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11 Plc clarifies NSE delisting, says minority shareholders can keep shares

The company recently announced its intention to delist from NSE after 43 years of trading.

11 Plc, formerly known as Mobil Plc, says minority shareholders may decide to keep their shares despite the planned delisting from the Nigerian Stock Exchange (NSE).

The company, in a statement, assured minority shareholders that they do not have to sell their shares and can still trade freely on the National Association of Securities Dealers (NASD) over- the counter (OTC) market.

“The delisting of 11 Plc’s shares from NSE is not meant to make the company private. It is only a cessation of trading of the company’s shares on the NSE platform,” the statement read.

It noted that shareholders have a choice of selling their shares at the price indicated by the company or at the NSE platform price before the delisting cut-off date

“Hence, there is no forceful acquisition of shares from minority shareholders. The company’s shares will be listed on the NASD OTC, thus still making its shares tradable.”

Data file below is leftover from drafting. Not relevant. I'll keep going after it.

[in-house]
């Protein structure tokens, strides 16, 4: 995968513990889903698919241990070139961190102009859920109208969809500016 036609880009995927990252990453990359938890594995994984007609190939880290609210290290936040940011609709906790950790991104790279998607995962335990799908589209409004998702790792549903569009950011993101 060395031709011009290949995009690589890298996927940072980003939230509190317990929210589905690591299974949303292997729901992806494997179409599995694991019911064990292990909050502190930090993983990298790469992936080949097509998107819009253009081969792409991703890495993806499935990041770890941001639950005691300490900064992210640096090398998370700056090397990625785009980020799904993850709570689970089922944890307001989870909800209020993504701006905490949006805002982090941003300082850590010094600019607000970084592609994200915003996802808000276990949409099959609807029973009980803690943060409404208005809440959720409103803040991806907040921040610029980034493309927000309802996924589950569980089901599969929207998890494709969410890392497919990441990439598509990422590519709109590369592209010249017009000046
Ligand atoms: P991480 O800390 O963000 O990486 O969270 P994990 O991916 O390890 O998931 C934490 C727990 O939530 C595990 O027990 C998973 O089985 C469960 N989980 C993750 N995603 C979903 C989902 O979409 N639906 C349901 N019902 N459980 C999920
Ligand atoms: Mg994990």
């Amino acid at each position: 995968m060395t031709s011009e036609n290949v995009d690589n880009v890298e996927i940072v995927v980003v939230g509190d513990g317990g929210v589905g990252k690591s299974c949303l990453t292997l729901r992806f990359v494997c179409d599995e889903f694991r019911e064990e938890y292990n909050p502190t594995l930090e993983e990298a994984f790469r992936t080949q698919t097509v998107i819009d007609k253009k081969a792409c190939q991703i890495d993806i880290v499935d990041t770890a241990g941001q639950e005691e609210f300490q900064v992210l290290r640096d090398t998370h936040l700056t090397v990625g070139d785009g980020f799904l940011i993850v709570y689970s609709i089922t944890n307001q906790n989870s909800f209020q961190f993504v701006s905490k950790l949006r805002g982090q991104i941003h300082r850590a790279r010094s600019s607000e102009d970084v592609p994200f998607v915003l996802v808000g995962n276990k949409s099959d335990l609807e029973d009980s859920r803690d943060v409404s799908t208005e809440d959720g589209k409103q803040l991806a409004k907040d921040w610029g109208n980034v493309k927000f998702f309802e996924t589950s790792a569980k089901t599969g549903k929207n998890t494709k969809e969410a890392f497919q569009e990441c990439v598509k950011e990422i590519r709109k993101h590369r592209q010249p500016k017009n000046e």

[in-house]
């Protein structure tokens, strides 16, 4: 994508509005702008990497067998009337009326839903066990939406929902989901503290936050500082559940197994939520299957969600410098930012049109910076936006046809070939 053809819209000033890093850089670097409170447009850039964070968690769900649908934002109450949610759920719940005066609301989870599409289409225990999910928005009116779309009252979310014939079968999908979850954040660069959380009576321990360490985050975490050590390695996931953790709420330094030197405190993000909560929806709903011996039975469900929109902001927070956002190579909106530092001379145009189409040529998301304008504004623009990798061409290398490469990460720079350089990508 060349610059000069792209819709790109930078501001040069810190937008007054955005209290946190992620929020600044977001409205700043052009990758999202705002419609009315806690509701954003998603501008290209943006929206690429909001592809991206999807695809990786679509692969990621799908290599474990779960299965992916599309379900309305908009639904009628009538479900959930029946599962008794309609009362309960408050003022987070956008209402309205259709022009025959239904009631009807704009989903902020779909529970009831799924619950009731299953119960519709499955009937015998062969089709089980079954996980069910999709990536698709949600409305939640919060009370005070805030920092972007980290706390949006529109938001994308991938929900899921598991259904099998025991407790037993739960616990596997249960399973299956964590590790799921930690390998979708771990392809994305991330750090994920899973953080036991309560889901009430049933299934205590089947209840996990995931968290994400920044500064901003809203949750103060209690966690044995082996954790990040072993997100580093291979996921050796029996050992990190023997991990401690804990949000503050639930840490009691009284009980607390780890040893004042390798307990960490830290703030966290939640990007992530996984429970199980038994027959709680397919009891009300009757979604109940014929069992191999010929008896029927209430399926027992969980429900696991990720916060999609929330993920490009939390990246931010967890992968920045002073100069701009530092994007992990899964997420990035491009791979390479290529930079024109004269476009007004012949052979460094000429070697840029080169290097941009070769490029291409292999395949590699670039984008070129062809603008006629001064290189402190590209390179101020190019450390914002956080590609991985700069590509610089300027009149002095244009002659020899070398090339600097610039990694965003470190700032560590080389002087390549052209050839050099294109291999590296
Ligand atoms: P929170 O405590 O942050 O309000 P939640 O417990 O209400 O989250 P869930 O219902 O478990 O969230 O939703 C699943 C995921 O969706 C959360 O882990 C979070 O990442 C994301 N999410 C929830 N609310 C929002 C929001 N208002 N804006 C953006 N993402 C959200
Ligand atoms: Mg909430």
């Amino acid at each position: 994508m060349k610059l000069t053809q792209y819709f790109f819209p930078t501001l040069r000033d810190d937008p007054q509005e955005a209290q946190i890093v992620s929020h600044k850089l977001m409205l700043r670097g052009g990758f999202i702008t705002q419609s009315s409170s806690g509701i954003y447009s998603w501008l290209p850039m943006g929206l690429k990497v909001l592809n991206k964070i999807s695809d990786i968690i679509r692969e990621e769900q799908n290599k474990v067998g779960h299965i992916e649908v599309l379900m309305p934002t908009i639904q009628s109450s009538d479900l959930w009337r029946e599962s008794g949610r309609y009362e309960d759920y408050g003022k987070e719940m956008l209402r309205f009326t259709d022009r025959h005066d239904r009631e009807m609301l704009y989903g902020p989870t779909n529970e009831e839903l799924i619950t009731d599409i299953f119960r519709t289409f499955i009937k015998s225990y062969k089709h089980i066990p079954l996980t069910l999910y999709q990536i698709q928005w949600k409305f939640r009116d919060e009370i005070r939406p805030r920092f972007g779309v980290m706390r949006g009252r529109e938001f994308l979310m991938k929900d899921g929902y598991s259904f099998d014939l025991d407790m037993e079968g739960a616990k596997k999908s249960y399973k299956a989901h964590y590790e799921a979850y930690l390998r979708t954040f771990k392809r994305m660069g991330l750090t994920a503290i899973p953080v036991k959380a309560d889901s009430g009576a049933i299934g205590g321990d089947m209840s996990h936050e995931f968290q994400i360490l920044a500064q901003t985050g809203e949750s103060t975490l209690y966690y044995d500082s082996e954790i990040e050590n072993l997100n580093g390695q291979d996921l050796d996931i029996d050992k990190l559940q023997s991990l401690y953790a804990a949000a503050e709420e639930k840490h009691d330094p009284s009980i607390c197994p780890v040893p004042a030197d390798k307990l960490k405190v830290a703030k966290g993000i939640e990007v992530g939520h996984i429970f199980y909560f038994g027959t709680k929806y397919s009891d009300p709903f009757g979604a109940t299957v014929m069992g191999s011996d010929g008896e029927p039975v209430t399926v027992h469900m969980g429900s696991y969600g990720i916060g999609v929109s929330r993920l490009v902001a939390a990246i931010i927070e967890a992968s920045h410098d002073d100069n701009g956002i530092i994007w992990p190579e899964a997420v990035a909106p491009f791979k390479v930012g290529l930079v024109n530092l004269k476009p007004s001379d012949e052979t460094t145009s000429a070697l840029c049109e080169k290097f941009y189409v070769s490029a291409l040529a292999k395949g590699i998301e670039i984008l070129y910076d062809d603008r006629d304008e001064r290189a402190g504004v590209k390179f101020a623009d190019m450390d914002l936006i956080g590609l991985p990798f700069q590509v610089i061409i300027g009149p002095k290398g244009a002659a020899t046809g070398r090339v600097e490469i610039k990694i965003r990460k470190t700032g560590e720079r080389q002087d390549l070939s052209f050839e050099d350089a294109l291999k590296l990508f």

The company recently announced its intention to delist from NSE after 43 years of trading.

11 Plc said the N213.90 per share offered to shareholders wishing to sell their shares is in line with Item 1.11 of the voluntary delisting rules of the NSE; being the highest price at which the company’s shares have traded, six months before the notice of the annual general meeting.

It noted that shareholders have a choice of selling their shares at the price indicated by the company or at the NSE platform price before the delisting cut-off date or hold on to their shares and continue to receive their dividends.

“At the end of the new deadline set for shareholders to dissent (if they so choose), the company will prepare a schedule of dissenting shareholders (if any) and make funds available for the acquisition of their shares as directed by the exchange at the set price of N213.90 irrespective of the share price at the exchange which oscillates and is subject to the forces of demand and supply,” the statement read.

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“Minority shareholders are not bound to sell their shares but may decide to keep their shares (which will still be freely tradable on the NASD OTC platform) in view of the company’s track record on dividend payouts.”

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